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Mexico’s banking infrastructure has undergone a radical change with the arrival of fintech companies that have come disrupt a stagnant finance ecosystem. Spurred by a climate of competition, Mexico’s central bank (Banxico) is doing its part to increase inclusion among those who have been traditionally excluded from financial services through the use of CoDi.
"Our objective is to provide the conditions so all businesses can compete under the same guidelines and rules of the game," said Miguel Diaz Diaz, Banxico. CoDi is a digital payment platform meant to even the playing field and increase competition within the county’s domestic commercial market.
Although electronic payments have been supported by the Electronic Interbank Payment System (SPEI) since 2007, their widespread adoption has been slow but exponentially incremental. While digital services have been widely resisted in Mexico, the COVID-19 pandemic left businesses without recourse, leading them to widely adopt digital services.
From 2019, when SPEI realized 834,000 transactions, the organization observed a 47 percent growth into the next year with 1.23 million, where most of the operations consisted of amounts below MX$8,000 (US$387). This bracket alone experienced a 72 percent growth from 2019, indicating the incorporation of smaller market players.
It is expected for the digital transformation to continue supporting the expansion of this financial service, which is within the reach of approximately 80.9 million people with access to smartphones, according to a study by National Institute of Statistics and Geography (INEGI). In 2020, approximately 17.8 million Mexicans realized a banking activity through an application on their smartphone. It is Banxico’s hope to incite the other 63 million who own a smartphone to become senders and recipients of electronic payments through the simple, non-presential adoption of CoDi.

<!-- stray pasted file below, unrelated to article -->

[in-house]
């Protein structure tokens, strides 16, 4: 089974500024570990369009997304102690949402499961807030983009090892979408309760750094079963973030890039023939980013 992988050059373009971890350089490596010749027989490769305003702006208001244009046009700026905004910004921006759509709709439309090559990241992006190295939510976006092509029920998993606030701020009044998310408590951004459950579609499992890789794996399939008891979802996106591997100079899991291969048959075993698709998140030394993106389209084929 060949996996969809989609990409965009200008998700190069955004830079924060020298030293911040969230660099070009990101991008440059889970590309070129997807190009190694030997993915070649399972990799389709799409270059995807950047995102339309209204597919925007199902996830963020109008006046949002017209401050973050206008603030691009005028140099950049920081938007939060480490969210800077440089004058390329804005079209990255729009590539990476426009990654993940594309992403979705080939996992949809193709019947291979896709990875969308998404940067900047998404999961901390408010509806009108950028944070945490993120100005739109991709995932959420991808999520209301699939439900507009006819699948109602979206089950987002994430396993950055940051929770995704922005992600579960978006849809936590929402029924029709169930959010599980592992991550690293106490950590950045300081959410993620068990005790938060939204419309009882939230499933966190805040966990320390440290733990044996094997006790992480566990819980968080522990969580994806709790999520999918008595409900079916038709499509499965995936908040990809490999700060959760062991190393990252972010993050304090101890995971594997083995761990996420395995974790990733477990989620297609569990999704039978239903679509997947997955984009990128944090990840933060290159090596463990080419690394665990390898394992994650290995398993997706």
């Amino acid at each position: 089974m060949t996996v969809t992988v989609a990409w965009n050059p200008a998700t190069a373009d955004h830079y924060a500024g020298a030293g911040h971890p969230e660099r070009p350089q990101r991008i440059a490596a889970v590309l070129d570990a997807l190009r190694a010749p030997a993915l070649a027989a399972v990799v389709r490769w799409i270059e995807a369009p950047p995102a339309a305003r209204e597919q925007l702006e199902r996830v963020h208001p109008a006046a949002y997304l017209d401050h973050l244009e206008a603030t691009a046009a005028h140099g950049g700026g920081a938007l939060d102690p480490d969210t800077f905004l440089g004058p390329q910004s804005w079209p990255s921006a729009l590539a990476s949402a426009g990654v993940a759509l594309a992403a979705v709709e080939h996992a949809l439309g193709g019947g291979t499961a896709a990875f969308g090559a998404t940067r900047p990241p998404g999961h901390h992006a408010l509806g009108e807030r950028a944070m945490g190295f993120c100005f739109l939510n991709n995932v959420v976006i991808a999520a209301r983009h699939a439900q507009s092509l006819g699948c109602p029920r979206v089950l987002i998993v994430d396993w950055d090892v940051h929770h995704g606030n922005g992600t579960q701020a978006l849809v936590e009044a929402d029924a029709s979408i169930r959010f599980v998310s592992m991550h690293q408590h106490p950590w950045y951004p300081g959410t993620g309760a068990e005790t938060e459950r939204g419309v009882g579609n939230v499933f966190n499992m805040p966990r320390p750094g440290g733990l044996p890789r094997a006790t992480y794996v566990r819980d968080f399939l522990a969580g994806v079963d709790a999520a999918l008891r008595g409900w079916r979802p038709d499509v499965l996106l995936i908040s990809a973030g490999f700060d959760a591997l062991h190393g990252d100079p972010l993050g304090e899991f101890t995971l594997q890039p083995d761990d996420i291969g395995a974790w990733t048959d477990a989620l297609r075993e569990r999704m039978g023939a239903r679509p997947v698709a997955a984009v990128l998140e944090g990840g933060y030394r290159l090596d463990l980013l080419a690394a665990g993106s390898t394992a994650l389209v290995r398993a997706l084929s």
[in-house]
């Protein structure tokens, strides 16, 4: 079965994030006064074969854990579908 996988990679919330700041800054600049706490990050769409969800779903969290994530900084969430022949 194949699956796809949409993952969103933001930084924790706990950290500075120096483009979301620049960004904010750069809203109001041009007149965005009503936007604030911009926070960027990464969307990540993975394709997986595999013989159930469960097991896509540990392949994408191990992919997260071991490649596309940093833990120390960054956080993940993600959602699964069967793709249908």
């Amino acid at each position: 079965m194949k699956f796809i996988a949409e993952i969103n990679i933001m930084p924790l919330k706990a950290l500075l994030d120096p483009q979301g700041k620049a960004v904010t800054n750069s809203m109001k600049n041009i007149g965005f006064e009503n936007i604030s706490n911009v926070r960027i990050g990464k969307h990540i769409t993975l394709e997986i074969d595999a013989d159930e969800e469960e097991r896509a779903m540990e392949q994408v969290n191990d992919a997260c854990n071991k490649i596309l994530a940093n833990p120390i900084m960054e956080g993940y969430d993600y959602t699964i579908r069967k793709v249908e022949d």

"Banxico plays a key role in promoting electronic payments across the country," said Diaz.
CoDi is characterized by four main components: efficiency, security, 24/7 access and zero cost. The application was designed specifically to draw in the informal market, which is still heavily relies on cash payments stemmed from an unwillingness to adopt digital payment services because of the commission rates. The app is easy to use, free and provides immediate liquidity in comparison to 24-48 hour waiting periods associated with other providers. Moreover, since this finance infrastructure is maintained by the central bank consumers can be confident that their information is secure. In essence, Banxico has removed the barriers that had previously barred the informal market from participating and using electronic payment services.